Turkey is determined to keep Syrian Kurds from statehood in the aftermath of victories against Islamic State, highlighting just how different Turkish and U.S. regional aims really are.
According to some Turkish media reports, the government is planning a military intervention to establish a buffer zone in northern Syria, supporting President Recep Tayyip Erdogan’s announcement the country “will never allow” a Kurdish state along its southern border last Friday, The Daily Beast reported.
The country’s military has purportedly been ordered to send troops into Syria, but this hasn’t been confirmed or denied by the government. According to Turkey’s foreign minister, a statement will be released after the National Security Council meets Tuesday.
There is some credence to the claim, but it’s probably a matter of fierce debate, says Robert Pearson, U.S. Ambassador to Turkey from 2000-2003. It could be designed to test the U.S. or caution it away from helping the Kurdish YPG too aggressively by way of the airstrike campaign.
If Turkey does decide to intervene in northern Syria, it will either have to fight Islamic State or have an accommodation with it, says Pearson. Obviously, the latter option would be highly controversial.
“By making this idea public, it’s a challenge to Washington to see what the Americans will do. Otherwise, I don’t think they would have made it public,” said Pearson. Turkey either would have invaded Syria suddenly, or it would have approached American officials quietly, the former ambassador told The Daily Caller News Foundation.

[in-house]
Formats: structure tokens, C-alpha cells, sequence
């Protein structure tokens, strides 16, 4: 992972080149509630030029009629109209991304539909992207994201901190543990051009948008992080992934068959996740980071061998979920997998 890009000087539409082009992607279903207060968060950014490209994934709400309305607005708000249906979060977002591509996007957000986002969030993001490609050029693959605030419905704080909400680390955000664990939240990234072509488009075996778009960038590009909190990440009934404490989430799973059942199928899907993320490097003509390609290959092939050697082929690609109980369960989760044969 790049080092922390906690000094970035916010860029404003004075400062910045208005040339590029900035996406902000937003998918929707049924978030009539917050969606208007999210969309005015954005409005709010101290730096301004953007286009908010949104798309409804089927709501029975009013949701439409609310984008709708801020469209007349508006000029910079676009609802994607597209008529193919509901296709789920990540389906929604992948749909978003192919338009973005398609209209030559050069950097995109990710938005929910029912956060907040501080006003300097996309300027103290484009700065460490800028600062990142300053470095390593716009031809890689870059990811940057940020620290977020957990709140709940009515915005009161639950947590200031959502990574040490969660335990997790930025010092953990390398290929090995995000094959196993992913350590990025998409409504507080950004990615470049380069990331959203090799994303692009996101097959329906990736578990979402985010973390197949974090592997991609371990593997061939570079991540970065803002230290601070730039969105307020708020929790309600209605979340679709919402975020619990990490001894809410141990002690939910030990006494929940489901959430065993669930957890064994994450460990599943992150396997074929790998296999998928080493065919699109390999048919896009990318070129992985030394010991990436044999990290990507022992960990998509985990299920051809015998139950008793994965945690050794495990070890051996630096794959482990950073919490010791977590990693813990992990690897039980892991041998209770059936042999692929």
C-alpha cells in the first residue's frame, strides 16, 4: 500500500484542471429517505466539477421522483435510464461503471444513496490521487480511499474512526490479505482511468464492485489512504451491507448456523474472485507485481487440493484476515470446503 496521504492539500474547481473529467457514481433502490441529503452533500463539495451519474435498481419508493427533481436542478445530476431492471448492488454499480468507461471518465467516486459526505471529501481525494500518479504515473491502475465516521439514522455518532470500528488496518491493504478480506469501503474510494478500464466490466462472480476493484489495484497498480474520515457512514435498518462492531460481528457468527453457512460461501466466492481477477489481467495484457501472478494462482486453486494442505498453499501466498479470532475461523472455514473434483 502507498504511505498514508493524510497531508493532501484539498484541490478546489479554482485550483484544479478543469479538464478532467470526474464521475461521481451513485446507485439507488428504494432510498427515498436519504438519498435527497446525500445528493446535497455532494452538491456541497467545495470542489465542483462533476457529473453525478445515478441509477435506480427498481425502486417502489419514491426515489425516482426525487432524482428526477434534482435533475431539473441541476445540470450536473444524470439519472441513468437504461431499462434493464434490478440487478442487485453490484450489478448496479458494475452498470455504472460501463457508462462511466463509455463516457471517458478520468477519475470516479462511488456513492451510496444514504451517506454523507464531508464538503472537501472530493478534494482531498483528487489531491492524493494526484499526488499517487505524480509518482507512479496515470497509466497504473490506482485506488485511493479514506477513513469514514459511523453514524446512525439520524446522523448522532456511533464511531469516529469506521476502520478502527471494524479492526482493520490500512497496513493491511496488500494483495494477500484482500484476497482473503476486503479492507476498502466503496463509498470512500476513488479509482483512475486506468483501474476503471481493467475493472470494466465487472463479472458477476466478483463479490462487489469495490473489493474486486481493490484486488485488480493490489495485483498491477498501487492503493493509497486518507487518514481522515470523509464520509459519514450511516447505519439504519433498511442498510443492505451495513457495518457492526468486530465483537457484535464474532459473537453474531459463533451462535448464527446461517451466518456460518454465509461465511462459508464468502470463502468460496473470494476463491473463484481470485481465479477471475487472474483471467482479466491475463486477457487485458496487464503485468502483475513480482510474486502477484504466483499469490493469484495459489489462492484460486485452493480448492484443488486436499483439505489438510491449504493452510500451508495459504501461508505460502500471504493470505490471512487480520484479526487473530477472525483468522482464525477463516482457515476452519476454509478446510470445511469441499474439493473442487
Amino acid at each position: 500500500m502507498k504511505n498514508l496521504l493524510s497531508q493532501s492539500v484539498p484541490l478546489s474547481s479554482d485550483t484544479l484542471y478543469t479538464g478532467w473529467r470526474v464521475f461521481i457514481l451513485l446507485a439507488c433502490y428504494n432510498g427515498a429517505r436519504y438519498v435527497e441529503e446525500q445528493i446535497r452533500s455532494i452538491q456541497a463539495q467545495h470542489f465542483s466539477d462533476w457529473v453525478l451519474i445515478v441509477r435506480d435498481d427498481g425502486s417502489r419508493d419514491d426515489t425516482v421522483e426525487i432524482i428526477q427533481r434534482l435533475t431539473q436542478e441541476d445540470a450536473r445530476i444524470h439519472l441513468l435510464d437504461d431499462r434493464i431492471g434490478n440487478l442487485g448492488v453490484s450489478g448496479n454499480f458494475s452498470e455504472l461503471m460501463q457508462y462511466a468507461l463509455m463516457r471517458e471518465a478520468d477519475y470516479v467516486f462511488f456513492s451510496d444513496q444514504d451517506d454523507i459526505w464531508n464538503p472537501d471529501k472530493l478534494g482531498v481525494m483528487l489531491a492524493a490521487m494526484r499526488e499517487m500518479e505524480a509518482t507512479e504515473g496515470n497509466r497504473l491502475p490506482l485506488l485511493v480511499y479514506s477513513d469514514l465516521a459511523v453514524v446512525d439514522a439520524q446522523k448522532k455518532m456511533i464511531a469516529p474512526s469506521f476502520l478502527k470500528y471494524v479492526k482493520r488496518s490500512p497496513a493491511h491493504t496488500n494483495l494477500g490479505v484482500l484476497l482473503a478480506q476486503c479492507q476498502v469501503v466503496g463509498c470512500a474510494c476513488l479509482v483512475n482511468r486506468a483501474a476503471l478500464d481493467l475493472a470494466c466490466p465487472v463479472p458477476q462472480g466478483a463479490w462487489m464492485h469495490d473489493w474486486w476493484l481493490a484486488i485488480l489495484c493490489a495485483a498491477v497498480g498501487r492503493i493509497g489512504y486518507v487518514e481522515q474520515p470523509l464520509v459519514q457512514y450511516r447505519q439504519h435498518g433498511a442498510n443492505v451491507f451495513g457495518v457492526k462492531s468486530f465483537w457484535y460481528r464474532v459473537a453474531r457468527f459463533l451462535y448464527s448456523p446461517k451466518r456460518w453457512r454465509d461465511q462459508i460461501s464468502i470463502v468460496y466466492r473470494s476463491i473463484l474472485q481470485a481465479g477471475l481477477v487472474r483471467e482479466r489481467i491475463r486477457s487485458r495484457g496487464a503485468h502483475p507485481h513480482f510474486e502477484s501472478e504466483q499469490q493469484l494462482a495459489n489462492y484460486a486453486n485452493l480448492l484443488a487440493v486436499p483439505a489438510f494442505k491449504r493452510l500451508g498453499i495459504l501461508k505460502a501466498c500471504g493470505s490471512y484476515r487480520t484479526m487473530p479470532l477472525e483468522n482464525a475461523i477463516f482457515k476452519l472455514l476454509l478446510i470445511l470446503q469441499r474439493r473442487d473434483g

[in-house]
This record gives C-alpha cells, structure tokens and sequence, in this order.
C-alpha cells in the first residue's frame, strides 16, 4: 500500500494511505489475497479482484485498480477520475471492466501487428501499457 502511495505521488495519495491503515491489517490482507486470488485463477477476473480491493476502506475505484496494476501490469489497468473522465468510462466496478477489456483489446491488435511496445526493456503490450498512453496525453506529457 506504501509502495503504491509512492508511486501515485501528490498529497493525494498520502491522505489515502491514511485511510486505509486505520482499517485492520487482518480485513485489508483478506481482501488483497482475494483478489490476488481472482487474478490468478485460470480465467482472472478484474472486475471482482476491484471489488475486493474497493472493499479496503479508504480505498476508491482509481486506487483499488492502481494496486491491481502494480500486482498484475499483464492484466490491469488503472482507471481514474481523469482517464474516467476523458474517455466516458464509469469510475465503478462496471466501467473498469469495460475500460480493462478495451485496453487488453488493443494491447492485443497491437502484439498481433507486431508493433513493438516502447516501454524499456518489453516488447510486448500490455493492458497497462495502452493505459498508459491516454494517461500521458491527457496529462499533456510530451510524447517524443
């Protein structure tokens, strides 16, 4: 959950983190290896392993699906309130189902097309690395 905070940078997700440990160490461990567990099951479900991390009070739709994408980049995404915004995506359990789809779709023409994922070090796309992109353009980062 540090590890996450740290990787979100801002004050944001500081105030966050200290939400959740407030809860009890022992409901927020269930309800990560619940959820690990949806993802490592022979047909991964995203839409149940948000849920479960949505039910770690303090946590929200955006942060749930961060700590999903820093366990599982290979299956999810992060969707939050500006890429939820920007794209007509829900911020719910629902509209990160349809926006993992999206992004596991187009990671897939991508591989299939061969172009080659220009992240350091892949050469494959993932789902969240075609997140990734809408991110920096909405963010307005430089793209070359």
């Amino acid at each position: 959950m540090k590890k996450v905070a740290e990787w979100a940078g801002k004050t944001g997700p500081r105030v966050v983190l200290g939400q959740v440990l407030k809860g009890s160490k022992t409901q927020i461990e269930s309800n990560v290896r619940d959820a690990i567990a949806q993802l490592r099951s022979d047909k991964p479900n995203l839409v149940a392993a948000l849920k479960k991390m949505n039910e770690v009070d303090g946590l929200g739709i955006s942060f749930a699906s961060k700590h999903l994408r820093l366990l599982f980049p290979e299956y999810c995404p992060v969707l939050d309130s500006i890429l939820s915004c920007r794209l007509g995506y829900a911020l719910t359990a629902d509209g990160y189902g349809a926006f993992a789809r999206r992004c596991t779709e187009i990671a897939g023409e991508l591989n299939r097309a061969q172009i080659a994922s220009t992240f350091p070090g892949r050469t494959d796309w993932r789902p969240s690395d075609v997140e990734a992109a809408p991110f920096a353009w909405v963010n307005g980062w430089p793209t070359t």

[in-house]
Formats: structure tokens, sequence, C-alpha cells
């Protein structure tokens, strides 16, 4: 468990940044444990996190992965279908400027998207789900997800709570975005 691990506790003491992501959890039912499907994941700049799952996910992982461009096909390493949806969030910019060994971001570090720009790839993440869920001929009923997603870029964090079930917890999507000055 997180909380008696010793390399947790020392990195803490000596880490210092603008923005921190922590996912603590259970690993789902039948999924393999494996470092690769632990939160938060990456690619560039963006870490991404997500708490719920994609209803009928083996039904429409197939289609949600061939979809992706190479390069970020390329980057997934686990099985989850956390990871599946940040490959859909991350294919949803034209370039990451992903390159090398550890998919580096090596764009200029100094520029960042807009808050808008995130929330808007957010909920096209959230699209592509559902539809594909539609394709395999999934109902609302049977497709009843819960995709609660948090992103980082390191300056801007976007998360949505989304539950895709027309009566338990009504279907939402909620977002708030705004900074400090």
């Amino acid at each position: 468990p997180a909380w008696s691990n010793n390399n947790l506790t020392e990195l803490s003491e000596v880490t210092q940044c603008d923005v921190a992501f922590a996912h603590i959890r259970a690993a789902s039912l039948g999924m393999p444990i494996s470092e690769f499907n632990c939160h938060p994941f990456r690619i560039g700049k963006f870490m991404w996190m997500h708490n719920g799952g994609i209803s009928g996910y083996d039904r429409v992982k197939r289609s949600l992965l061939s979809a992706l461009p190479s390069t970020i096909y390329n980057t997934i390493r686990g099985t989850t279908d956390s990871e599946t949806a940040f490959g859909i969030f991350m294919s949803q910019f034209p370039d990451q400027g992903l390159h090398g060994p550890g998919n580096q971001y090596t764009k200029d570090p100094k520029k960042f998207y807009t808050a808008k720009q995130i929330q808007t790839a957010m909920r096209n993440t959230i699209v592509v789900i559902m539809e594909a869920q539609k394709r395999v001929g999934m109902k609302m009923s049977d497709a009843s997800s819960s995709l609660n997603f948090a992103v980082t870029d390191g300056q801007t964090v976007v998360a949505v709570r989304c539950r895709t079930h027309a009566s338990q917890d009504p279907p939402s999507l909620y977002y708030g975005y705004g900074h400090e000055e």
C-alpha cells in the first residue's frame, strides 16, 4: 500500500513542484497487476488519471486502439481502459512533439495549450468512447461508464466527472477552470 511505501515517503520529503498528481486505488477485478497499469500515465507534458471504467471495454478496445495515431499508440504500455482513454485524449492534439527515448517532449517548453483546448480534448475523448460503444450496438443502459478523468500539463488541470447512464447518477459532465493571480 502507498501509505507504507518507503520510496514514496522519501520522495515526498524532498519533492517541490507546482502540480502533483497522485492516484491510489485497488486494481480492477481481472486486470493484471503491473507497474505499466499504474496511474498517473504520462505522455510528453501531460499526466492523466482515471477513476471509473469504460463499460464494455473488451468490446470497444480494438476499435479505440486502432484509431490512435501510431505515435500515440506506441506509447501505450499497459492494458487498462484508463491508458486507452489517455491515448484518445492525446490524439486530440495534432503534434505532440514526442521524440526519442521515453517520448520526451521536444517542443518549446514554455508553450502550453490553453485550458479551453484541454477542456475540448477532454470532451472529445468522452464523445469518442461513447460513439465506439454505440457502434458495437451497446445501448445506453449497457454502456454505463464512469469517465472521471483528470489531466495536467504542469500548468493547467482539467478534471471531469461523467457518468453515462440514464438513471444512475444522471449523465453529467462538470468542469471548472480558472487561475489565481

Washington will see this as a complicating factor, says Pearson. This issue could sharpen the existing contradictions in U.S. and Turkish interests, raising the stakes, he added.
America’s priority in Syria is to defeat Islamic State. But for the Turks, the downfall of Syrian President Bashar Assad is key.
“Turkey doesn’t want to see ISIS weakened. They want to see ISIS defeat Assad,” said Pearson. Although Islamic State launched bloody attacks in Kobani and Hasakah over the weekend, the Kurdish YPG militia has had success in reducing Islamic State capabilities.
“They [the Turks] don’t want the YPG to weaken ISIS before ISIS defeats Assad,” said Pearson.
This prospect of Kurdish statehood has been a nightmare for the Turks for decades, says Pearson. The government fears it would attract the loyalties of Kurdish citizens in Turkey, potentially allowing for Turkish territory to be swallowed up by an expanding Kurdish state. There are 14 million Kurds living in Turkey, Reuters reported.
But Pearson downplayed the possibility for an autonomous Kurdish state in Syria.
“They have no means to ensure that this will happen. And therefore, I would say that even if they talk about it around the family tables in northern Syria, in the Kurdish areas, the idea that this would be a political aim of the YPG doesn’t seem realistic,” he said.
The YPG is concerning to the Turkish government because in the beginning of the Syrian war in 2011, the Kurdish militia more or less aligned itself with Assad, says Pearson. They developed a degree of autonomy, and “that increased the Turks’ suspicions” of the YPG and its ambitions, he added.
At the moment, the Turks are having a genuine debate about the future, the growing strength of the YPG and U.S.-led coalition attacks against Islamic State, says Pearson.
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